What happened was that criminals did what criminals always do; they did illegal things with illegal black-market guns. They just did it *more* - for reasons entirely unrelated to Dunblane or the 1997 act.
Americans do sometimes cite this in gun control debates but they often get it wrong; they think there was cause and effect when there was NOT. They don't appreciate that there was no history in living memory of using handguns in self-defence in the UK.
(As for the 1997 act, prime example of an appalling knee-jerk emotion-led piece of legislation; how in hell does it serve anyone to make the bloody Olympic shooting team train overseas?! Disgraceful)
Mike - ex-Brit, now American, gun owner :-)
"The stats are easy to look up and they show no spike in violent crime involving firearms between the 1996 Dunblane murders and ten years later. This is true in both the Home Office figures and the British Crime Survey stats."
Not really, HO figures (www.parliament.uk/briefing-papers/sn01940.pdf) show that:
1997/98 - 12805 notifiable firearms offences, including 696 "serious" offences
2004/05 - 24094 notifiable firearms offences, including 1350 "serious" offences
after which firearms offences started dropping, finally getting to sub-1997 rates in 2010/11. It is notable that Operation Trafalgar was expanded into Trident around 2004-05, but there was no firearms legislation of any note, and with the bulk of UK firearms crime taking place in London, the West Midlands and Greater Manchester, it's no surprise that downturns in these types of crime tend to show up 12-18 months after the implementation of various initiatives in those Police areas which have done more to address firearms crime than layering additional paperwork on farmers and sport shooters and putting gunsmiths out of business.
So no, the ban did not "cause" gun crime (I honestly don't understand how people ever came to that conclusion), but it did precisely nothing to stop it or address the rise in firearms crime. It is also notable that in the period above (1997-2005), crime involving handguns specifically rose from 2636/yr to 5144 before tailing off in 2005 and falling to 3105 for 2011, which shows how much impact the law had on removing handguns form the black market.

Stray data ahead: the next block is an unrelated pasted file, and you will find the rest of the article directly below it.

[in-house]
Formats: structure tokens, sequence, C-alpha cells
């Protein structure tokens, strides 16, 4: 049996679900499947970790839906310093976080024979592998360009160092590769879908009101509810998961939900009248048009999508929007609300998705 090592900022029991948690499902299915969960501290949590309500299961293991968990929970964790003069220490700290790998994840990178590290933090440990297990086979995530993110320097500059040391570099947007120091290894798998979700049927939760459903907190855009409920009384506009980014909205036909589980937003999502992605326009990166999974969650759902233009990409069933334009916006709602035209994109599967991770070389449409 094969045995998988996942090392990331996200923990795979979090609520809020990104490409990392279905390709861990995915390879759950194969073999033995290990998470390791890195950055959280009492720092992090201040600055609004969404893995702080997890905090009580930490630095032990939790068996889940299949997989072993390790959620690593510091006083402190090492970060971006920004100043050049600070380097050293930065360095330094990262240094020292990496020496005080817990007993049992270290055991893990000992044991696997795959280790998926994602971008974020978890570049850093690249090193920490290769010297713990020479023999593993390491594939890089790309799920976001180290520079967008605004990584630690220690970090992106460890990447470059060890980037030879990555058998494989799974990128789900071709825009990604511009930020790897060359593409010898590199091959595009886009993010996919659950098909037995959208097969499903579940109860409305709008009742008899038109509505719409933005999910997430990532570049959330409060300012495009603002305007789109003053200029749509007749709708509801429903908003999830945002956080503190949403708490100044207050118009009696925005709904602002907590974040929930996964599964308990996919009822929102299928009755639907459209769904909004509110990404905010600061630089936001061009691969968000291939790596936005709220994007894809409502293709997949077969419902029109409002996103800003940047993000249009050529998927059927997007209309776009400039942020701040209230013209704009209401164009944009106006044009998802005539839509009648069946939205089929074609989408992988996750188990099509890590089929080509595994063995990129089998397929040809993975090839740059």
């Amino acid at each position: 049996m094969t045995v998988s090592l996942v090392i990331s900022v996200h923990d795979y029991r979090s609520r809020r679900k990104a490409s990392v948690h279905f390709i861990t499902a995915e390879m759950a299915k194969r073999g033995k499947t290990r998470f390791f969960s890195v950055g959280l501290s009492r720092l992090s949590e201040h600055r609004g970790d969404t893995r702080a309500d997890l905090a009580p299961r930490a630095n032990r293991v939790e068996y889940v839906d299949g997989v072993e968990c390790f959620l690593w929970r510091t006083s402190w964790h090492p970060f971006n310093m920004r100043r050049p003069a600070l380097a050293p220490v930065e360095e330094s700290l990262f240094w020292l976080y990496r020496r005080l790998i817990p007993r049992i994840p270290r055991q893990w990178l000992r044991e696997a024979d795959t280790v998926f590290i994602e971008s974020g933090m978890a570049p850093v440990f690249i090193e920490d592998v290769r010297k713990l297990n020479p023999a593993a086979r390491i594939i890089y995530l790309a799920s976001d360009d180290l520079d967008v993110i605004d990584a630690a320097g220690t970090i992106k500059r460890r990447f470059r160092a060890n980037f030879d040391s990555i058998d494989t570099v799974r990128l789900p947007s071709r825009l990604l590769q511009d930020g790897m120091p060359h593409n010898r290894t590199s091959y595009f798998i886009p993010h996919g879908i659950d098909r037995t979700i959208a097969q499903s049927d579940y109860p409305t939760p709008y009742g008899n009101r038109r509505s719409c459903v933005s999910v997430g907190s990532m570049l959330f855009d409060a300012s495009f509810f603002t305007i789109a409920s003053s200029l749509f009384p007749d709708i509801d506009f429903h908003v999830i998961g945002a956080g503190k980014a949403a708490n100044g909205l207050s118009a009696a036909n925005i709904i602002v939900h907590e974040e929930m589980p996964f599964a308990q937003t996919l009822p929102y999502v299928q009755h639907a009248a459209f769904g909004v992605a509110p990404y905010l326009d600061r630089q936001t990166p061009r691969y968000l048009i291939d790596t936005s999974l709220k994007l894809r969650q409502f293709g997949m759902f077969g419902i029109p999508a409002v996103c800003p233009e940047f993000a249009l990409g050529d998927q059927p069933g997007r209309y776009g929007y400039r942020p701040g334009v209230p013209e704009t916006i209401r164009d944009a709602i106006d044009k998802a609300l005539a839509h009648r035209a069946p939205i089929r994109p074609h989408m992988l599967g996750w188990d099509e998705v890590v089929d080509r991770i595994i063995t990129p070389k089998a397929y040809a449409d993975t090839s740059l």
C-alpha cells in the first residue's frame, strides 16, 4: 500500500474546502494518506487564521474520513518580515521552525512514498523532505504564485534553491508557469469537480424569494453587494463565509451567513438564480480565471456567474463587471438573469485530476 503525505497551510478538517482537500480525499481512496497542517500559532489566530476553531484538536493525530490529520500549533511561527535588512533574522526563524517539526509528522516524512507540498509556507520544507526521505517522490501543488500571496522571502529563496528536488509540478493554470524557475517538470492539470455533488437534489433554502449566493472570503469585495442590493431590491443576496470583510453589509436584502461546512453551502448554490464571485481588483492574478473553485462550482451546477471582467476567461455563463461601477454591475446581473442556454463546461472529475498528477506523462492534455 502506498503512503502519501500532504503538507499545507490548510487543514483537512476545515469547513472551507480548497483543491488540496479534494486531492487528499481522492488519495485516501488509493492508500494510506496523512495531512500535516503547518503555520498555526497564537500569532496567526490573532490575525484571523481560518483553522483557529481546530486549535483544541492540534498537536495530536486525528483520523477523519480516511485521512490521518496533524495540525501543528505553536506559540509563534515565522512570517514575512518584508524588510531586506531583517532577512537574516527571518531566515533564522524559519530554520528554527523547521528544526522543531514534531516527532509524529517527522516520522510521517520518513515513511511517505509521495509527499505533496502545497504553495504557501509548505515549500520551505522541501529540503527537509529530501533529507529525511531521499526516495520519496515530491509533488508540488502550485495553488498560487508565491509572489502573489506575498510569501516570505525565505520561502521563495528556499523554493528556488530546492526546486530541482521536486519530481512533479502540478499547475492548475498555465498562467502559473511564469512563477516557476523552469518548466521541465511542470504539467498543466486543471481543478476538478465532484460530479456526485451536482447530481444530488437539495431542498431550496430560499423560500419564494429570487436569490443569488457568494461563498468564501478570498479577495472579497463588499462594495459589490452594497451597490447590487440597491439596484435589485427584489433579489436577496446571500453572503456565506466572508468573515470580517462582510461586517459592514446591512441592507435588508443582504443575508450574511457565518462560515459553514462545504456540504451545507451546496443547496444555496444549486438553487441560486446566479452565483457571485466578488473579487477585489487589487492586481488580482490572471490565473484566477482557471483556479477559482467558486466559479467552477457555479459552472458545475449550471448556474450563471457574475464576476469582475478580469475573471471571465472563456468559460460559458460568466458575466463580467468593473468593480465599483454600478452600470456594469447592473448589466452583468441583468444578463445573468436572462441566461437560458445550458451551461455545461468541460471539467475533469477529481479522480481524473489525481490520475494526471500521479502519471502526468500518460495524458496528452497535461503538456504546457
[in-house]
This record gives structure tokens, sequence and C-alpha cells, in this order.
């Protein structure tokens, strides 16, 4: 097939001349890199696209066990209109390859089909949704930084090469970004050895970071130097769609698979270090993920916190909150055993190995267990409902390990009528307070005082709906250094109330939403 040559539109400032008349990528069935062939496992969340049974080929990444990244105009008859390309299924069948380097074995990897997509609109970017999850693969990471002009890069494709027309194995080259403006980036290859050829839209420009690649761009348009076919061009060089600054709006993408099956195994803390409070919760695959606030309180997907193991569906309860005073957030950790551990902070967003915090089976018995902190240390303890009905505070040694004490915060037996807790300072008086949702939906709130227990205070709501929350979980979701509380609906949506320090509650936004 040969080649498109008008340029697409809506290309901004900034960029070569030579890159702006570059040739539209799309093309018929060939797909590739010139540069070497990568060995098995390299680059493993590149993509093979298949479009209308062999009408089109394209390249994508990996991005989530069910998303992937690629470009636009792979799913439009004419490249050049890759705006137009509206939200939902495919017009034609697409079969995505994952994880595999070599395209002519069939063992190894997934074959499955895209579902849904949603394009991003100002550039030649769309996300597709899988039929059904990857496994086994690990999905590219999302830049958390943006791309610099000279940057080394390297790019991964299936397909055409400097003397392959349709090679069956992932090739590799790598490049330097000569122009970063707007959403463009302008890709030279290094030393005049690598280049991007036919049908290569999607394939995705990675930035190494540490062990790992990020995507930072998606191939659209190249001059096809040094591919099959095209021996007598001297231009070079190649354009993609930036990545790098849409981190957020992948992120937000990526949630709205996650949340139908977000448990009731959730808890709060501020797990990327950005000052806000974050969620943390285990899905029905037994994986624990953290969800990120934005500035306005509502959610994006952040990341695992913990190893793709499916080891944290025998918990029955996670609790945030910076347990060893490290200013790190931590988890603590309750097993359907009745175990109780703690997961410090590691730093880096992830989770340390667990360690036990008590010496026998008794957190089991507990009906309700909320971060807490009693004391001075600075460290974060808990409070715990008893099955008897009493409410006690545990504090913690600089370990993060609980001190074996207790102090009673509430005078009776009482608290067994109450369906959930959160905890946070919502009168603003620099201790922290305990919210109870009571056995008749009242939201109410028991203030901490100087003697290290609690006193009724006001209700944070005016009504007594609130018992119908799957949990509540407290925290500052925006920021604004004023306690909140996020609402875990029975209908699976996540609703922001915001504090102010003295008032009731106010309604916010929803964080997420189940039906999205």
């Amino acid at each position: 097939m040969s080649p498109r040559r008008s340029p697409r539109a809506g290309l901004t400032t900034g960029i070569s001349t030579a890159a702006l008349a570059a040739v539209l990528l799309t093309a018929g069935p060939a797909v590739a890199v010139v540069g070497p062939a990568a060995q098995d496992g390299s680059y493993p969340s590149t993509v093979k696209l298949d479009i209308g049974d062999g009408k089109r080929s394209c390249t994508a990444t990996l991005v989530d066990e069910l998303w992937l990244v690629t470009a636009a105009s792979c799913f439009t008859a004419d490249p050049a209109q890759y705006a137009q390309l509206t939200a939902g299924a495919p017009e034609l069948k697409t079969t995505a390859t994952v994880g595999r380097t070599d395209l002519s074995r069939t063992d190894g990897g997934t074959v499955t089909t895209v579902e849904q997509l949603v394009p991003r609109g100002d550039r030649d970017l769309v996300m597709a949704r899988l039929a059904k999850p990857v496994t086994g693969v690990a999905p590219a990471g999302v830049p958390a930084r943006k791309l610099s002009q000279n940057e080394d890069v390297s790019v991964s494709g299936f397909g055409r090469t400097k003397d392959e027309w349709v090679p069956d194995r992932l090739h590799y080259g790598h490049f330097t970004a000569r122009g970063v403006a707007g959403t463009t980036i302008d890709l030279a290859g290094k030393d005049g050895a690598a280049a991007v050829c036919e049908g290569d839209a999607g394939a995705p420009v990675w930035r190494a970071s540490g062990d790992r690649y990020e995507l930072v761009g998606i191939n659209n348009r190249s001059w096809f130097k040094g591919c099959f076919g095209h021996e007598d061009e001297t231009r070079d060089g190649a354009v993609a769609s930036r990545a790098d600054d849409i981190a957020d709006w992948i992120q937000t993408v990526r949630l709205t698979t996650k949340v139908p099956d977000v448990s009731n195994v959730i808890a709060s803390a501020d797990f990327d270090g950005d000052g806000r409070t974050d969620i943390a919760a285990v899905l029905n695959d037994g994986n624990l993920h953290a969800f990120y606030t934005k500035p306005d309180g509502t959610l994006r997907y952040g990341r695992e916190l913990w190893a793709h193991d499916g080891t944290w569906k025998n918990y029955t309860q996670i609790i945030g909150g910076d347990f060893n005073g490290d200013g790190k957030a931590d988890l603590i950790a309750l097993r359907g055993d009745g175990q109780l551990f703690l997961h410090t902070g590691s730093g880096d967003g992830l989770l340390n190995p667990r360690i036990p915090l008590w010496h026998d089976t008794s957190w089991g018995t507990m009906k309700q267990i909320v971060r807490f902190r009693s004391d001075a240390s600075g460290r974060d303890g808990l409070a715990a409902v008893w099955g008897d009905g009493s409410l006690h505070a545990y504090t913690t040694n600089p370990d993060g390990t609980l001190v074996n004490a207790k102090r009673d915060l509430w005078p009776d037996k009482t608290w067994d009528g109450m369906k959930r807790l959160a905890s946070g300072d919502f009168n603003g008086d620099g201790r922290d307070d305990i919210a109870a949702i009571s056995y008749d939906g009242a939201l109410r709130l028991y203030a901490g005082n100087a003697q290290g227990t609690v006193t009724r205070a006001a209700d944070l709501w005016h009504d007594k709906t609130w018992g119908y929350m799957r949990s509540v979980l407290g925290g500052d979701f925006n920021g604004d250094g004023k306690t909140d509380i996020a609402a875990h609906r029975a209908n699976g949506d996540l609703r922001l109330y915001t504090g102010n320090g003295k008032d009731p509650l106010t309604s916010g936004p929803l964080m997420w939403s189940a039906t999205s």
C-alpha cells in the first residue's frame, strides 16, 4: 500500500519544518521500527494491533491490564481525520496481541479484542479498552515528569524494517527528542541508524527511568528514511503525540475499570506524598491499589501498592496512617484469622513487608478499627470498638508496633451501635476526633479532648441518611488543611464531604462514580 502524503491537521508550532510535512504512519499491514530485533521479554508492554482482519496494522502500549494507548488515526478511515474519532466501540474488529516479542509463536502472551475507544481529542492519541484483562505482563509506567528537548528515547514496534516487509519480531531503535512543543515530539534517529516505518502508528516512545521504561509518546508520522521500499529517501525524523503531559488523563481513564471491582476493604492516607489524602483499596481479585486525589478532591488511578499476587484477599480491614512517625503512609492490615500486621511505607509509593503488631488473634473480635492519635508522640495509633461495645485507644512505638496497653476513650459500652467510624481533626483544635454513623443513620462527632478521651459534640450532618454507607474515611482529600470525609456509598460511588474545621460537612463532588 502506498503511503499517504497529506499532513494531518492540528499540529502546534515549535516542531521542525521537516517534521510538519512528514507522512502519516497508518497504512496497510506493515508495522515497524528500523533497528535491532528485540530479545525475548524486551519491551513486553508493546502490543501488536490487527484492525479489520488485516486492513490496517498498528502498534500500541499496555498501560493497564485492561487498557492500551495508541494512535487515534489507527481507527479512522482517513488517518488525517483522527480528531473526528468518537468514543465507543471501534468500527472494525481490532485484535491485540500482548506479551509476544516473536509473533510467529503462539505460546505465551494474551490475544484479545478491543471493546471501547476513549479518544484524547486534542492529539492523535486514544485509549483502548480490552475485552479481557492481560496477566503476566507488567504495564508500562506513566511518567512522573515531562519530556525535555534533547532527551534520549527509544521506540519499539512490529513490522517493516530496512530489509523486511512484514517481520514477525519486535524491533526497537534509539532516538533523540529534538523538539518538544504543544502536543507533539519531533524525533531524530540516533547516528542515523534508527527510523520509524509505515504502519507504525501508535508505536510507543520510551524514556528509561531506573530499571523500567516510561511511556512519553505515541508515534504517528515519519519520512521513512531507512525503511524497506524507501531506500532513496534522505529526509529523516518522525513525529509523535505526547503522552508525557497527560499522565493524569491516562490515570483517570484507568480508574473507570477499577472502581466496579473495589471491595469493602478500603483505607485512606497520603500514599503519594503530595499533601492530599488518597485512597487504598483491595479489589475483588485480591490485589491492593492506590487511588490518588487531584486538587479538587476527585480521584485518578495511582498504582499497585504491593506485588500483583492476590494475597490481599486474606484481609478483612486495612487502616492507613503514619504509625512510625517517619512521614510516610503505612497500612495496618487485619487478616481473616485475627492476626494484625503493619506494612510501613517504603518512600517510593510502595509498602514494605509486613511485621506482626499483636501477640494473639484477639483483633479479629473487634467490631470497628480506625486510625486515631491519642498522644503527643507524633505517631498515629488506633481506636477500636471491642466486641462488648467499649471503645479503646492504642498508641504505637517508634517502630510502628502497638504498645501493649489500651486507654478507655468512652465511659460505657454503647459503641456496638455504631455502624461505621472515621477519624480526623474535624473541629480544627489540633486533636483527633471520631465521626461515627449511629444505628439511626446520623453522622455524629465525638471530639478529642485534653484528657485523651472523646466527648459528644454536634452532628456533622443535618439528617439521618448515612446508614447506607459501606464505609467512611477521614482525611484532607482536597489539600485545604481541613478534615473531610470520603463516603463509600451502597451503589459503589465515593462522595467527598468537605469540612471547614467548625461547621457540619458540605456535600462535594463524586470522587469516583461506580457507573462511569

Both firearms offences and violence went up after Dunblane. The laws did nothing. What worked was the Police actually enforcing the laws, rather than politicians throwing legislation at the problem and making illegal things more illegal.
Your theory that the creation of a new crime got lots of people arrested for possession of illegal firearms is woefully misguided. Pretty much everyone handed their guns in and took their compensation money (or shipped the guns abroad). There were no hold outs. Why? Because we have licensing - i.e. the Police had a list of everyone who had a licensed pistol, so if you didn't surrender it they could come around and take it when the hand-in period ended.
It's the reason why the pistol ban worked but an airgun ban wouldn't - because the Police have no idea who owns the estimated 10million air guns that are swilling around the UK (bar a handful that have been legally overpowered for niche hunting requirements and therefore licensed). Short of going house-to-house for every UK residence, a hand-in would rely on the owners to be honest enough to hand them in, which means the people doing the handing in are precisely the responsible and law-abiding types that you don't mind owning guns in the first place.
British crime survey on violent crime (as that is what the topic is about, not incidents like possession of a firearm, which is included as a notifiable offence) available at: http://www.ons.gov.uk/ons/rel/crime-stats/crime-statistics/period-ending-december-2012/stb-crime-in-england-and-wales--year-ending-december-2012.html#tab-Violence shows over 4500 offences in 1995 dropping to about 3500 offences in 1997 then down to about 3400 by 1999.
Using the HO Briefing paper linked to, Chart 1 shows approximately 15000 offences involving a firearm in 1996 dropping to about 13000 in 1997, with a slight increase to 14000 in 1998 then a steady rise until 2003.
From that source there were more offences in 1992 / 1993 than in 1997/1998.
I am still at loss as to how this shows that the Firearms (Amendment) Acts 1 & 2 of 1997 led to a significant increase in (implied violent) gun crime.
One massive increase in "firearms incidents" consisted of classifying a £1 BB gun bought off the market as a "Realistic Imitation Firearm" if it's not made with 50% of the body in florescent green under the Violent Crime Reduction Act.